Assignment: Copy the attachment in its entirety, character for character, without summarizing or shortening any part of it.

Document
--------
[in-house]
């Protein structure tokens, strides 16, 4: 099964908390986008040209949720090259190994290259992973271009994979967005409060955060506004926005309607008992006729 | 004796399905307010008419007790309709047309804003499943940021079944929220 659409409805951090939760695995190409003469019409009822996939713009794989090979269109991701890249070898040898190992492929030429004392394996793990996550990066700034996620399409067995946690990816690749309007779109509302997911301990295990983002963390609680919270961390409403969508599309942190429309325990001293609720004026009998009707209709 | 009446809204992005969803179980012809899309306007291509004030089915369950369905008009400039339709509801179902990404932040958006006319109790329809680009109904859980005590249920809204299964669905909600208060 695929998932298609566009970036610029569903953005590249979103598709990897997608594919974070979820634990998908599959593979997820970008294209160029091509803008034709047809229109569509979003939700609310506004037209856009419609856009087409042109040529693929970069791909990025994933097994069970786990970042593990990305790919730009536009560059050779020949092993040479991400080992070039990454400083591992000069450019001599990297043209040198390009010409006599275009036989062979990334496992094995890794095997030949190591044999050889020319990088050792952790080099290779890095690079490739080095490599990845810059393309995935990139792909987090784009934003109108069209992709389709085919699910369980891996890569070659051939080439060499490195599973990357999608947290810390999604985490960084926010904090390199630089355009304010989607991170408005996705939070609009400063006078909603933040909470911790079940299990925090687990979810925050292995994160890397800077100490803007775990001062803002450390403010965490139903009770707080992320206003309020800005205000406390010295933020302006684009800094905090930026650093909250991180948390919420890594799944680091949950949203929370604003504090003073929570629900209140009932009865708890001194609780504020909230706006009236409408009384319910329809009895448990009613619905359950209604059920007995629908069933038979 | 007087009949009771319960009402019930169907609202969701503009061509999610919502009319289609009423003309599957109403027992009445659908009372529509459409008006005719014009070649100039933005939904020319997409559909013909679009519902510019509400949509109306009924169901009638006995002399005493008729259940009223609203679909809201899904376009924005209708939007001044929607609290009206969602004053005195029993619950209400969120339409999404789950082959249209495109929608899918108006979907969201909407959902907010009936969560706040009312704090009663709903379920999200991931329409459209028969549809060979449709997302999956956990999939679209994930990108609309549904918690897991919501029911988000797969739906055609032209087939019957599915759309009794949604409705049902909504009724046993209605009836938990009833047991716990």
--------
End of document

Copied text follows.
[in-house]
């Protein structure tokens, strides 16, 4: 099964908390986008040209949720090259190994290259992973271009994979967005409060955060506004926005309607008992006729 | 004796399905307010008419007790309709047309804003499943940021079944929220 659409409805951090939760695995190409003469019409009822996939713009794989090979269109991701890249070898040898190992492929030429004392394996793990996550990066700034996620399409067995946690990816690749309007779109509302997911301990295990983002963390609680919270961390409403969508599309942190429309325990001293609720004026009998009707209709 | 009446809204992005969803179980012809899309306007291509004030089915369950369905008009400039339709509801179902990404932040958006006319109790329809680009109904859980005590249920809204299964669905909600208060 695929998932298609566009970036610029569903953005590249979103598709990897997608594919974070979820634990998908599959593979997820970008294209160029091509803008034709047809229109569509979003939700609310506004037209856009419609856009087409042109040529693929970069791909990025994933097994069970786990970042593990990305790919730009536009560059050779020949092993040479991400080992070039990454400083591992000069450019001599990297043209040198390009010409006599275009036989062979990334496992094995890794095997030949190591044999050889020319990088050792952790080099290779890095690079490739080095490599990845810059393309995935990139792909987090784009934003109108069209992709389709085919699910369980891996890569070659051939080439060499490195599973990357999608947290810390999604985490960084926010904090390199630089355009304010989607991170408005996705939070609009400063006078909603933040909470911790079940299990925090687990979810925050292995994160890397800077100490803007775990001062803002450390403010965490139903009770707080992320206003309020800005205000406390010295933020302006684009800094905090930026650093909250991180948390919420890594799944680091949950949203929370604003504090003073929570629900209140009932009865708890001194609780504020909230706006009236409408009384319910329809009895448990009613619905359950209604059920007995629908069933038979 | 007087009949009771319960009402019930169907609202969701503009061509999610919502009319289609009423003309599957109403027992009445659908009372529509459409008006005719014009070649100039933005939904020319997409559909013909679009519902510019509400949509109306009924169901009638006995002399005493008729259940009223609203679909809201899904376009924005209708939007001044929607609290009206969602004053005195029993619950209400969120339409999404789950082959249209495109929608899918108006979907969201909407959902907010009936969560706040009312704090009663709903379920999200991931329409459209028969549809060979449709997302999956956990999939679209994930990108609309549904918690897991919501029911988000797969739906055609032209087939019957599915759309009794949604409705049902909504009724046993209605009836938990009833047991716990």